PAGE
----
Beginners guide to saltwater

“I couldn’t possibly keep a saltwater tank, it’s too much work!”

I hear that phrase all the time when I tell people I have a saltwater aquarium. The truth is that keeping only saltwater fish is no more difficult than freshwater aquariums. It only has one added step – add salt to your water. Trust me, if you can keep a freshwater tank you can keep saltwater tanks too!
A little note here – there are different types of saltwater tanks. This article will talk about a fish only system; not a full reef tank with corals.

The biggest difference between saltwater and freshwater is the cost of things. Saltwater fish tend to cost more because many are wild caught fish. While some have been successful at breeding certain saltwater fish in captivity, many still come from wild sources. When you factor everything in, like paying someone to collect a fish and then shipping around the world, it’s no surprise they cost more. I think the bright and vibrant colors that come are worth the price tag!

A blue tang is a popular choice

Equipment needed

If you have ever owned a freshwater tank you likely have enough equipment to start a saltwater. You need a tank, a heater, and something to move the water. I started with a 29 gallon tank I had on hand. I used a hang on back filter that was used for my freshwater tank. There is something called a powerhead which pushes water around with the use of a fan. They come in all sizes and strength but a cheap one on Amazon is less than $10. This is a great, and affordable, way to move the water in your tank. Water movement is important for two reasons. The first because it keeps temps stable in the whole tank. The second being it can help keep the water oxygenated. If you point the powerhead towards the top of the water it creates little ripples along the surface. This prevent a film from coating the water and allows oxygen to enter.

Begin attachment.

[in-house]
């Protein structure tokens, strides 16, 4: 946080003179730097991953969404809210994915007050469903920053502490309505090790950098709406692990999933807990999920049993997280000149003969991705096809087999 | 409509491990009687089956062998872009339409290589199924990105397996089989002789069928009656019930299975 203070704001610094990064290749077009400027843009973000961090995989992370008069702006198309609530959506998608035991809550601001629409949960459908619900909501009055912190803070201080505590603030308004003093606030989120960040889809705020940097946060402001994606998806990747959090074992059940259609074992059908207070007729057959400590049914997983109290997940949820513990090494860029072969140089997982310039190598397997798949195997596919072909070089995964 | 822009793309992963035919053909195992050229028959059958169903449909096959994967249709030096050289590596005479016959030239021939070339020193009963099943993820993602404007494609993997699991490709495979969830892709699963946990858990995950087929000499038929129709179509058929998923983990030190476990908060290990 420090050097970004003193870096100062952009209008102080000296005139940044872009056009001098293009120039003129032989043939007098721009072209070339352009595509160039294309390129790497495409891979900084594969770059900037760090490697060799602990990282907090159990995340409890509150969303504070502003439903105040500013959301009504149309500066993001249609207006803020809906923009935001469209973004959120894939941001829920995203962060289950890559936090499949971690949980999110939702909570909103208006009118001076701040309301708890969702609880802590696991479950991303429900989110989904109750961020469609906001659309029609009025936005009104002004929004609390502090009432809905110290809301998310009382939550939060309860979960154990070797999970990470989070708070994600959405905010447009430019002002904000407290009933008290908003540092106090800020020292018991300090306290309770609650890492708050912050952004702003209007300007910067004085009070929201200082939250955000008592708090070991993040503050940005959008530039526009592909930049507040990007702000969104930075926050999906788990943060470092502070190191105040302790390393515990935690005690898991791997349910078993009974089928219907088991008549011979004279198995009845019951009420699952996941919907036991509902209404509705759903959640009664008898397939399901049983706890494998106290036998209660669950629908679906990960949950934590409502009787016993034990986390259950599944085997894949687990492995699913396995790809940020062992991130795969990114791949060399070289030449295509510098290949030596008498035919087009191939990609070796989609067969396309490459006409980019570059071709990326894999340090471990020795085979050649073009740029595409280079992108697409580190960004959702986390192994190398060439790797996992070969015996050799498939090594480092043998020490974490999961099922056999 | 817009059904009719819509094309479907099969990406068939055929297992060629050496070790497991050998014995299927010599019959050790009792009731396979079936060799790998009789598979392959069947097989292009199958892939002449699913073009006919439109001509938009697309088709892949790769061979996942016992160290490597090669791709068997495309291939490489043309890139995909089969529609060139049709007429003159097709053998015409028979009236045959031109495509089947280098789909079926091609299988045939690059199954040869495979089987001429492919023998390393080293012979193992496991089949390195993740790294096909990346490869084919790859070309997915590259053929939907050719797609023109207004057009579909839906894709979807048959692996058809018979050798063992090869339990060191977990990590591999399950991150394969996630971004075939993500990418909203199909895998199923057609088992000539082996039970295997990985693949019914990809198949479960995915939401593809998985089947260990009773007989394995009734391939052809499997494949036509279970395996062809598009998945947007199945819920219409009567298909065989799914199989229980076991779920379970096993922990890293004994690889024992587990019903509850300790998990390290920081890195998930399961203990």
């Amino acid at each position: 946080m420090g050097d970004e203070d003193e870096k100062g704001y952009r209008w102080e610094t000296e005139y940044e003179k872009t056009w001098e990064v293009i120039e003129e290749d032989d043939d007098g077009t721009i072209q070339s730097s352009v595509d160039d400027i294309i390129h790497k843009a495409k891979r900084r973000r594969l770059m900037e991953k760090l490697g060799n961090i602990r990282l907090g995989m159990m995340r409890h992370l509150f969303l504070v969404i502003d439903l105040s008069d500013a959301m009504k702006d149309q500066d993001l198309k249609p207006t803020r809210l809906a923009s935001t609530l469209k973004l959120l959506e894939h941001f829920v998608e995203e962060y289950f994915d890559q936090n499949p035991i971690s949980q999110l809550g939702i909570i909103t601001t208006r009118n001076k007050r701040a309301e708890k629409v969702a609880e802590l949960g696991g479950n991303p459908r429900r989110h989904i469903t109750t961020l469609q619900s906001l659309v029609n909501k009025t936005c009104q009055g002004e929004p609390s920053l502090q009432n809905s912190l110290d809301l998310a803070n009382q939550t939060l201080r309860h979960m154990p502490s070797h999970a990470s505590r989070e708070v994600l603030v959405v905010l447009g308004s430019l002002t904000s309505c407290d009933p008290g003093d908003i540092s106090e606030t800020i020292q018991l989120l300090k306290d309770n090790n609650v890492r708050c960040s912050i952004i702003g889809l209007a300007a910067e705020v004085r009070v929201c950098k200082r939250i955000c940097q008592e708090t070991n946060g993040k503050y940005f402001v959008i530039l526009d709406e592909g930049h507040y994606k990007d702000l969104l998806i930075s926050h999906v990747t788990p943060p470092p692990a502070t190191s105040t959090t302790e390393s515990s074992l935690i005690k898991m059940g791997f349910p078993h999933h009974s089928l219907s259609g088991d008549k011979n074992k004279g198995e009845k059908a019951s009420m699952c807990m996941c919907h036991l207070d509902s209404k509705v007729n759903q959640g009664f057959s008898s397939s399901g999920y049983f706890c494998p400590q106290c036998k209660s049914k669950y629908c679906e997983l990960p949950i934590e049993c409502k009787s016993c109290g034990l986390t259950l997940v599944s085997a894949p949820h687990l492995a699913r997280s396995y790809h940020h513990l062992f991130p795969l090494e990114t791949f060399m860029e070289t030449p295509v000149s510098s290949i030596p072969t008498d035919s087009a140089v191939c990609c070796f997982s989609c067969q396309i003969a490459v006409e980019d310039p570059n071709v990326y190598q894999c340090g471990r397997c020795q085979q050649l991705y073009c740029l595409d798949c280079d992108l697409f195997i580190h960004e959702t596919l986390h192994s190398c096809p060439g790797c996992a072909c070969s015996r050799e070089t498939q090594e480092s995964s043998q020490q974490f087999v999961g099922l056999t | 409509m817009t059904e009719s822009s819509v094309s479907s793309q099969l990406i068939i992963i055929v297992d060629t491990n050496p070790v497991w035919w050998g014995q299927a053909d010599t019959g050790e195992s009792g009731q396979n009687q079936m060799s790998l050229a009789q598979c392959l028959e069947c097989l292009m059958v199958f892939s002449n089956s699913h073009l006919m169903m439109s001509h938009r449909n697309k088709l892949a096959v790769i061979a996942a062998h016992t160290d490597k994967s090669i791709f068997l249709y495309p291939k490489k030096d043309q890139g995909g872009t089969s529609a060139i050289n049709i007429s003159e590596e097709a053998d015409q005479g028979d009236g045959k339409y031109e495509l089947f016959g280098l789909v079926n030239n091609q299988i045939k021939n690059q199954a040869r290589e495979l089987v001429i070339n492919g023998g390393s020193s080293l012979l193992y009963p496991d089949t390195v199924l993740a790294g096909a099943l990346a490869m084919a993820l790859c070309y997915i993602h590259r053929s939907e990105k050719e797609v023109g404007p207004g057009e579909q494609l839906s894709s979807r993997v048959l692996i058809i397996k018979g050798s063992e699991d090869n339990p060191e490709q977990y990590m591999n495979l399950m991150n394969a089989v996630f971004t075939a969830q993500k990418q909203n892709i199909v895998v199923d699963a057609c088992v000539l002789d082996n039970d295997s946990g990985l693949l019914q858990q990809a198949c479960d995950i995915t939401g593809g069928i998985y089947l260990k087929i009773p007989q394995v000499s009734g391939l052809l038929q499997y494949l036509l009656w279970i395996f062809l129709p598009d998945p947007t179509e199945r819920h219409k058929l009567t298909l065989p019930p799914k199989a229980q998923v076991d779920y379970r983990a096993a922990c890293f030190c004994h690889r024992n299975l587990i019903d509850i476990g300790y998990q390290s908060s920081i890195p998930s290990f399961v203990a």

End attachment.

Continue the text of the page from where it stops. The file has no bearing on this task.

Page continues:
For a heater on smaller tanks I am a fan of these preset heaters. They automatically heat the water up to a preset 78 degrees and turn off. If you already had a heater that works it should be good here too.

These come in different watts all the way up to 300w! Photo from


Sand is another thing many people like to add to a tank. It’s not completely needed as there are very successful tanks run bare bottom – that is a tank with no sand at all. The look of your sand will greatly impact the look of your tank. A white sand will reflect light back up and make the tank brighter. A black sand will absorb the light, making the tank appear darker but allowing the bright colors of fish to really stand out. Whatever sand you choose just make sure to rinse it before adding it to your tank.


This part seems intimidating for many newcomers. It’s really simple. Start with a cheap brand of salt like Instant Ocean for example. Many pet stores carry this salt as well as being sold on Amazon. The bag will tell you how much to add per gallon. Typically it is around 1/2 cup of salt per gallon in my experience. A 5 gallon bucket comes in handy when first making salt. Simply fill the bucket with 3 or 4 gallons of water and scoop in the salt needed. If you have a powerhead, drop it in, turn it on and leave for a bit. If you don’t, grab something to stir the bucket with every now and then. I used a small pvc pipe when I first started. After a little bit of time your saltwater is fully dissolved and ready to go!

Different sizes of salt makes it easy for anyone to afford. Photo from Instant Ocean’s website.

Repeat this cycle until your tank is full. That’s it! Pretty simple really. In our next post we will discuss the nitrogen cycle and what that means for you.


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